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Jewish Canadians

Unlike most immigrants to Canada, Jews did not come from a place where they were the majority cultural group. Jews were internationally dispersed at the time of the ancient Roman Empire and after unsuccessful revolts against it lost their sovereignty in their ancient homeland. Subsequently, Jews lived, sometimes for many centuries, as minorities in the Middle East, North Africa and Europe. In the 2011 National Household Survey (NHS), 329,495 Canadians identified as Jewish when responding to the census question on religion, and 309,650 identified as being of Jewish ethnic origin (115,640 single and 194,010 multiple responses).

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Prestonian-class Frigates

The Prestonians were a group of 21 Second World War frigates reactivated by the Royal Canadian Navy (RCN) in the 1950s for antisubmarine warfare (ASW). This was a stopgap measure to meet Canada’s North Atlantic Treaty Organization (NATO) force goals until the purpose-built St Laurent-class destroyer escorts came into service. Although originally built as Anti-Submarine Warfare (ASW) vessels, the Prestonians had to be extensively modified to meet the more complex demands of Cold War ASW, which they performed until withdrawn in the mid-1960s.

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American Mastodon

The American mastodon (Mammut americanum) is an extinct species of proboscidean. Although they likely resembled mammoths and elephants in external appearance, American mastodons belong to the taxonomic family Mammutidae and mammoths and elephants to Elephantidae. The earliest record of the American mastodon dates to about 3.75 million years ago, and comes from south-central Washington in the United States. In Canada, fossil evidence of American mastodons is restricted to the latter portions of the Pleistocene epoch (2.68 million–10,000 years ago). American mastodons lived across much of Canada. Paleontologists have found fossils in Yukon, the Northwest Territories, British Columbia, Alberta, Saskatchewan, Manitoba, Ontario, Quebec, Nova Scotia, and New Brunswick. Later records of mastodons in Canada overlap in time with archaeological records of Indigenous people. However, while there is evidence that people hunted American mastodons at the Manis Site in Washington, to-date no similar evidence has been found in Canada. American mastodons went extinct around 10,000 years ago.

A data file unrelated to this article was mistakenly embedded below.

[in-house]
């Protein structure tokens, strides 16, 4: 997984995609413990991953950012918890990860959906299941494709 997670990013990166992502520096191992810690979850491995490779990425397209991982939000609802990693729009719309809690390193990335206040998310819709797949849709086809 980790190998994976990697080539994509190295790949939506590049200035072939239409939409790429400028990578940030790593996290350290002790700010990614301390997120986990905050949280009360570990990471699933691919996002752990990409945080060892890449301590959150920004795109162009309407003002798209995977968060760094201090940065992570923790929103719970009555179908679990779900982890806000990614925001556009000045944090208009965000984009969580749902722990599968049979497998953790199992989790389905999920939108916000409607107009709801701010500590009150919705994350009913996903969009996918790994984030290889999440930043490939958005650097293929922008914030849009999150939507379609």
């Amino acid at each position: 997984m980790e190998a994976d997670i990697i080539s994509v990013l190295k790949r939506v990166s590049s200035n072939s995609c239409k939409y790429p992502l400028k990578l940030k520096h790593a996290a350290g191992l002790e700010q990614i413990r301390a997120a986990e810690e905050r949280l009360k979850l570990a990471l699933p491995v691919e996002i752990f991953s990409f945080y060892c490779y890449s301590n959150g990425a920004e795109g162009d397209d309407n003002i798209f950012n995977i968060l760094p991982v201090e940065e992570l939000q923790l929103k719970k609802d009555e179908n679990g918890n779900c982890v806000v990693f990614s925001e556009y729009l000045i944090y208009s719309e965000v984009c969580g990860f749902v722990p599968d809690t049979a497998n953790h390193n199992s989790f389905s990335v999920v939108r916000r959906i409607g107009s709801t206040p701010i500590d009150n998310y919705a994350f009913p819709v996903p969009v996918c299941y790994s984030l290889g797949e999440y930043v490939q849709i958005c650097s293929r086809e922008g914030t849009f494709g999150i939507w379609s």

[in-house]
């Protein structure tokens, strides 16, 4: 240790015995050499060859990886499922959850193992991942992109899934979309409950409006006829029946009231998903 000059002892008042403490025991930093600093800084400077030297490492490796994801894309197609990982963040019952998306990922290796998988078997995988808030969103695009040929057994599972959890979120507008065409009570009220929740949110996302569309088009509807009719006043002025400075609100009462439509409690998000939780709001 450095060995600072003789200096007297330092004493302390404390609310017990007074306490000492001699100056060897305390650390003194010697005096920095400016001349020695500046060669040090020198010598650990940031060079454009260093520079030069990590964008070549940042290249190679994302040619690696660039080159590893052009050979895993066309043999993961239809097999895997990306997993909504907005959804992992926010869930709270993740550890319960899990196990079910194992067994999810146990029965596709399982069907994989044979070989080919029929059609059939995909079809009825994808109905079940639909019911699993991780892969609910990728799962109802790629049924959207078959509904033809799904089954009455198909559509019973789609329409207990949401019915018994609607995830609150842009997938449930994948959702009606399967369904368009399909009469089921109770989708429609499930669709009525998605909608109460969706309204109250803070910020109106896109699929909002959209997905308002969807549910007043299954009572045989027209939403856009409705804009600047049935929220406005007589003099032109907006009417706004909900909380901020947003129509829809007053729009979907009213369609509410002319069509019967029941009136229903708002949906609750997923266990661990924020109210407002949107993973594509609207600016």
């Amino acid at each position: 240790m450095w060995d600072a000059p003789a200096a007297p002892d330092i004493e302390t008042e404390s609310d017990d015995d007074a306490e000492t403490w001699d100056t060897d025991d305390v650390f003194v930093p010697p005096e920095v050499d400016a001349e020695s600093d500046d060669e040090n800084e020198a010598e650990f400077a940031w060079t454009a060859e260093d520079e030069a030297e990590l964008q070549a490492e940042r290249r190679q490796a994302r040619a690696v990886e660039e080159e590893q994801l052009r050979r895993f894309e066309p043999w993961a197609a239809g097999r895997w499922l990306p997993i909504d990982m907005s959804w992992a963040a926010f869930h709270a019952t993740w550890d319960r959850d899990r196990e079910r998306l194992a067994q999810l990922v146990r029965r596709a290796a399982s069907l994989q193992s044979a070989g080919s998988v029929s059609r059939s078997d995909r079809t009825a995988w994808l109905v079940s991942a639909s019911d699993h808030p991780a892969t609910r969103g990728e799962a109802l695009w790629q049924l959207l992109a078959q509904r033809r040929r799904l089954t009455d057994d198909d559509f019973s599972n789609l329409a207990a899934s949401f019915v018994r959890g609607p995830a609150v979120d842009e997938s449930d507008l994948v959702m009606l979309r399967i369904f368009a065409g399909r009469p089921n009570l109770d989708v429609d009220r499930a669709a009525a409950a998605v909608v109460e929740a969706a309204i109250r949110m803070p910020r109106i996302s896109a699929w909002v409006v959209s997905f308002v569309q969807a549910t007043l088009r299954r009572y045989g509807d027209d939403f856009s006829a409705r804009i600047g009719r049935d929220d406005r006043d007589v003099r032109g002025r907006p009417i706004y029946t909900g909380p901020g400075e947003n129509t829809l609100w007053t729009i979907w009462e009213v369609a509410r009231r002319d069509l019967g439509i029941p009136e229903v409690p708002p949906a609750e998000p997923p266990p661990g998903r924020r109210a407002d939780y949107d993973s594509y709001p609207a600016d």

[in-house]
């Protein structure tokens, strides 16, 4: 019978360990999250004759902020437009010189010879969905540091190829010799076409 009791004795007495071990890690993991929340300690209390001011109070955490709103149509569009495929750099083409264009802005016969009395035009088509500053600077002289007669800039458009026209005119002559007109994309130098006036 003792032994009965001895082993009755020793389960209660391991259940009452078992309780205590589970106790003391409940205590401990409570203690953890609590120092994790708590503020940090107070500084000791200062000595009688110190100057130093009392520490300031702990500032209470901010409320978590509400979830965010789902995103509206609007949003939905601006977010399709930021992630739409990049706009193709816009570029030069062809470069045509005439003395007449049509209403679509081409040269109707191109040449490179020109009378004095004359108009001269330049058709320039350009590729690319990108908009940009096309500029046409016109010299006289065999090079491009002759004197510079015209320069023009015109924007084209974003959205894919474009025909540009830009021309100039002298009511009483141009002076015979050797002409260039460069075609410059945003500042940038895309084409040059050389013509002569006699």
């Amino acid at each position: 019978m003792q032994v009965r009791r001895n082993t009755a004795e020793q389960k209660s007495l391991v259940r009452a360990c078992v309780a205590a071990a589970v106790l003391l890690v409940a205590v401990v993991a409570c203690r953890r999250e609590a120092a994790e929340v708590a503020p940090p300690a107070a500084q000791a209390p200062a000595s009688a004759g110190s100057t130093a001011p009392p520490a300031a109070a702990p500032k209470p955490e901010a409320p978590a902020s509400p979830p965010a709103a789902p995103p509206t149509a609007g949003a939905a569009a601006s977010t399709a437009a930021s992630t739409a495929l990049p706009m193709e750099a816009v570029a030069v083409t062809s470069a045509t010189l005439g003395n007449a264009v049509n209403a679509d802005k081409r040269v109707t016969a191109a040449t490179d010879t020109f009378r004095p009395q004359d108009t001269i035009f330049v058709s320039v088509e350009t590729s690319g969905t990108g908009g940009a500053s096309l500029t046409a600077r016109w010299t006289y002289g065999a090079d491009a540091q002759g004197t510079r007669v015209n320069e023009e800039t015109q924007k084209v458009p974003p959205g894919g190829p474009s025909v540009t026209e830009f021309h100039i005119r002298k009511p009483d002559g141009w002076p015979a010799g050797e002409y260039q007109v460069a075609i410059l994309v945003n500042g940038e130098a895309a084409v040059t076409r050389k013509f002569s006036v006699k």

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Greater Short-Horned Lizard

The greater short-horned lizard (Phrynosoma hernandesi) is a small to medium sized lizard native to central North America. In Canada, the greater short-horned lizard is found in southwestern Saskatchewan and southeastern Alberta. It is the only species of Phrynosoma that remains in Canada. A second species, the pygmy short-horned lizard (Phrynosoma douglasii), historically lived in southern British Columbia, but appears not to anymore. The greater short-horned lizard faces a number of threats, many poorly understood. Some of these threats include habitat loss and development, and changes to patterns of winter temperatures and snow cover.

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CH-124 Sea King

The Sea King entered service with the Royal Canadian Navy (RCN) in 1963 as an all-weather shipborne helicopter to provide close antisubmarine warfare (ASW) protection for ships at sea. By the time it was retired from service 55 years later, in 2018, it had undergone a variety of modifications and role-changes. Throughout, it maintained its well-earned reputation as the workhorse of the fleet. Sea King helicopters were a critical element in nearly every naval operation at home and abroad.

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Redpath Sugar

Redpath Sugar Ltd. is a Canadian sugar refining company (see Sugar Industry). It is one of the oldest continuously operated companies in Canada. It is also the oldest sugar cane refining operation in Canada, having been established in Montreal in 1854. The company bears the name of its founder, John Redpath, whose company expanded considerably under the direction and leadership of his son, Peter Redpath, and his son-in-law, Sir George Alexander Drummond. In 2007, Redpath Sugar Ltd. became a subsidiary of American Sugar Refining (ASR Group). Redpath Sugar Ltd.’s primary production and refining operation is located on the Toronto waterfront.